Juvenile Corrections Before the Expansion Research Paper

Download this Research Paper in word format (.doc)

Note: Sample below may appear distorted but all corresponding word document files contain proper formatting

Excerpt from Research Paper:

Juvenile facilities provide intensive and specialized therapeutic programs with brilliant results. The juvenile placed in juveniles' corrections enjoy an education-centered curriculum and trained staff that functions exclusively with the juvenile offenders' population. On the contrary, those juvenile held in adult jails and prisons do not enjoy these services (Siegel 2009, 671). Understanding that juveniles hold different emotional, safety, social and physical requirements from adult offenders, guidelines requiring certified juveniles to get placements in divergent setting other than adult prisons and jails is paramount. More than sixteen states in America hold certified juveniles in juvenile corrections and not in adult prison until these offenders reach eighteen years.

Six states hold juvenile in juvenile facilities until they attain the age of 21. Pennsylvania and Virginia passed the laws requiring that juveniles, regardless of their crime, get placement in juvenile correction facilities and not in adult jails (Dietch 2011, p.11). This is because juvenile facilities as opposed to adult prisons and jails acknowledges the significance of vocational programs aimed at helping juvenile offenders fit in the society once they are out of the corrections facilities. Exclusive recreational and educational programs are present in juvenile facilities and are beneficial to those tried as juvenile and placed in juvenile correction facilities. Those tried as adults and placed in adult prisons and jails do not enjoy these facilities. Adult prison officials do not include juvenile offenders into programs established for adult offenders because of safety reasons.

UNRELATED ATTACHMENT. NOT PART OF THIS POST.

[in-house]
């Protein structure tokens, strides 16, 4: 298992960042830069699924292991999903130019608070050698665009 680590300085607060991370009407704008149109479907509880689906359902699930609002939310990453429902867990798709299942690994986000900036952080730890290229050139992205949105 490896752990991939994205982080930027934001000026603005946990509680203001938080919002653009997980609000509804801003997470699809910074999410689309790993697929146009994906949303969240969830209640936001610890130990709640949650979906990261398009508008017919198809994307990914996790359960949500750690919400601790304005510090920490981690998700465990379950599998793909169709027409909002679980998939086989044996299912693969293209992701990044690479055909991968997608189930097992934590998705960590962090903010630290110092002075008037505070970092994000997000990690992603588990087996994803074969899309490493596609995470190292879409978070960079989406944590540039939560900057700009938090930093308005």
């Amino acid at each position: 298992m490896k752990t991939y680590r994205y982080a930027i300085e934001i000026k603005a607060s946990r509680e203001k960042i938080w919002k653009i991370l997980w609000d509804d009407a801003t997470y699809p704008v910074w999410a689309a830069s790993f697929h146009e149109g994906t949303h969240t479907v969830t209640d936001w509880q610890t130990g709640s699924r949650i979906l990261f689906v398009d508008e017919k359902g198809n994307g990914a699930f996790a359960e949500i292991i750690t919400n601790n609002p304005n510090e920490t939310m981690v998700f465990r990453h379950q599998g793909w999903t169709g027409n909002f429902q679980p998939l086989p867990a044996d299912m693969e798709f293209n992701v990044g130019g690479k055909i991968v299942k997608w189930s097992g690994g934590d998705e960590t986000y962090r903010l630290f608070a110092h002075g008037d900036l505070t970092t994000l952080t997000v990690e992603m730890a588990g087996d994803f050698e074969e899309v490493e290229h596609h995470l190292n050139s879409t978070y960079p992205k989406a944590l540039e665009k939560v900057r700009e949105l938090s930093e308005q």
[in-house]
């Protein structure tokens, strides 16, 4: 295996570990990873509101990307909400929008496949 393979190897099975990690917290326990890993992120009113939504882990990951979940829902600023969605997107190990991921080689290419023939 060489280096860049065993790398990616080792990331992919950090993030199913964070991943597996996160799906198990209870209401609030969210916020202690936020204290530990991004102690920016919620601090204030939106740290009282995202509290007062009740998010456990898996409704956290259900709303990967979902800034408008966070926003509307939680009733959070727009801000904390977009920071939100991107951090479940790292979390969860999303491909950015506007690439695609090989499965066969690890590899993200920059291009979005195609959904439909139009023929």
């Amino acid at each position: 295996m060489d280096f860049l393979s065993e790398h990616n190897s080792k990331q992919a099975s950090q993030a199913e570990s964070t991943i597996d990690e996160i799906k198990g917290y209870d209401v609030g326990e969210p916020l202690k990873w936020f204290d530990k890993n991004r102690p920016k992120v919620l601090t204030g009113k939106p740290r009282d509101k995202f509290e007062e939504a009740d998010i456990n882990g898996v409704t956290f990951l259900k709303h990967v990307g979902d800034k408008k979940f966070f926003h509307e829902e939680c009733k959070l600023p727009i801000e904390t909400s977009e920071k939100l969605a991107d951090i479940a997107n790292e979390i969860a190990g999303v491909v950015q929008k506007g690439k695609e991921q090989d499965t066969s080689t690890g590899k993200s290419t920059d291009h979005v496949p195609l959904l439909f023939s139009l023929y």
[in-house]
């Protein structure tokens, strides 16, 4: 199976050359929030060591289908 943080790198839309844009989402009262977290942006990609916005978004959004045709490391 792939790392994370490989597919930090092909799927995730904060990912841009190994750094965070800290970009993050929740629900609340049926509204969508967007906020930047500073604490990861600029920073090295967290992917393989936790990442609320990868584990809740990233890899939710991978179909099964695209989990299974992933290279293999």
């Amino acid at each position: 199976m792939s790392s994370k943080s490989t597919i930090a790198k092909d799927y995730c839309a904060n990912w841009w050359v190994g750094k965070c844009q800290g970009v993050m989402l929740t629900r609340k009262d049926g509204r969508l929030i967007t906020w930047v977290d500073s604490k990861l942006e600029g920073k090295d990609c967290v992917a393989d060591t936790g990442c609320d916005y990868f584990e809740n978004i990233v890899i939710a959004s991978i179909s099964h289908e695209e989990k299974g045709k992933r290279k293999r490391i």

Apparently, relocation of juvenile offenders to adult court system does not help in curbing juvenile crime. Instead, a community-centered devotion is paramount as it helps in handling problem linked to behaviors prior to certifying a juvenile offender as an adult. Delinquency prevention and powerful parenting besides involving juvenile in law-abiding and productive activities, is the way to go to prevent crimes among juveniles (Elrod & Ryder 2011, p.232). Children with a record of serious crime or serious offenders should face isolation from the society and taken into juvenile correction facilities to shield the public from their harm and put to remission their influence to other children. Those with mental health issues should receive services of trained mental health practitioners. Most juvenile offenders experiences mental health problems such as depression, anxiety, bipolar disorder, posttraumatic stress disorder, mental retardation to mention but a few. Others suffer from drug and alcohol abuse. From this perspective, juvenile correction staff requires adequate training in order to handle mental disorders among the young offenders (Elrod & Ryder 2011, p.232). Untrained staff only makes the problem of juvenile offenders with mental health issues worse and these offenders may stay for longer periods in corrections facilities.